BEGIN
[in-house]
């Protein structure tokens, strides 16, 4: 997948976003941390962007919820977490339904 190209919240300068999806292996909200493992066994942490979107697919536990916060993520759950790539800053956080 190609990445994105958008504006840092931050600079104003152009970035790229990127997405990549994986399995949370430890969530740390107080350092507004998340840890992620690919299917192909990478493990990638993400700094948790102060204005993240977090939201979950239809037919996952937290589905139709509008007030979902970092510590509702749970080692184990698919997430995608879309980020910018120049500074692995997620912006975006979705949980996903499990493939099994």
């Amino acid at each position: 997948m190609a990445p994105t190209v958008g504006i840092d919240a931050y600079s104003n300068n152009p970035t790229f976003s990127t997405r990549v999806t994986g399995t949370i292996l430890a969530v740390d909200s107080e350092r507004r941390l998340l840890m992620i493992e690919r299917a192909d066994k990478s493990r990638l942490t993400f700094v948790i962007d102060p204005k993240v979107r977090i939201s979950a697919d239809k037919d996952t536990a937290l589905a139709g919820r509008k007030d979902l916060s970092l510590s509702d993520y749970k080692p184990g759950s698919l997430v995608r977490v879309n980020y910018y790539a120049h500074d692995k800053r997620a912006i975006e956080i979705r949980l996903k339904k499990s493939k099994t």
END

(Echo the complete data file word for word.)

[in-house]
């Protein structure tokens, strides 16, 4: 997948976003941390962007919820977490339904 190209919240300068999806292996909200493992066994942490979107697919536990916060993520759950790539800053956080 190609990445994105958008504006840092931050600079104003152009970035790229990127997405990549994986399995949370430890969530740390107080350092507004998340840890992620690919299917192909990478493990990638993400700094948790102060204005993240977090939201979950239809037919996952937290589905139709509008007030979902970092510590509702749970080692184990698919997430995608879309980020910018120049500074692995997620912006975006979705949980996903499990493939099994």
């Amino acid at each position: 997948m190609a990445p994105t190209v958008g504006i840092d919240a931050y600079s104003n300068n152009p970035t790229f976003s990127t997405r990549v999806t994986g399995t949370i292996l430890a969530v740390d909200s107080e350092r507004r941390l998340l840890m992620i493992e690919r299917a192909d066994k990478s493990r990638l942490t993400f700094v948790i962007d102060p204005k993240v979107r977090i939201s979950a697919d239809k037919d996952t536990a937290l589905a139709g919820r509008k007030d979902l916060s970092l510590s509702d993520y749970k080692p184990g759950s698919l997430v995608r977490v879309n980020y910018y790539a120049h500074d692995k800053r997620a912006i975006e956080i979705r949980l996903k339904k499990s493939k099994t």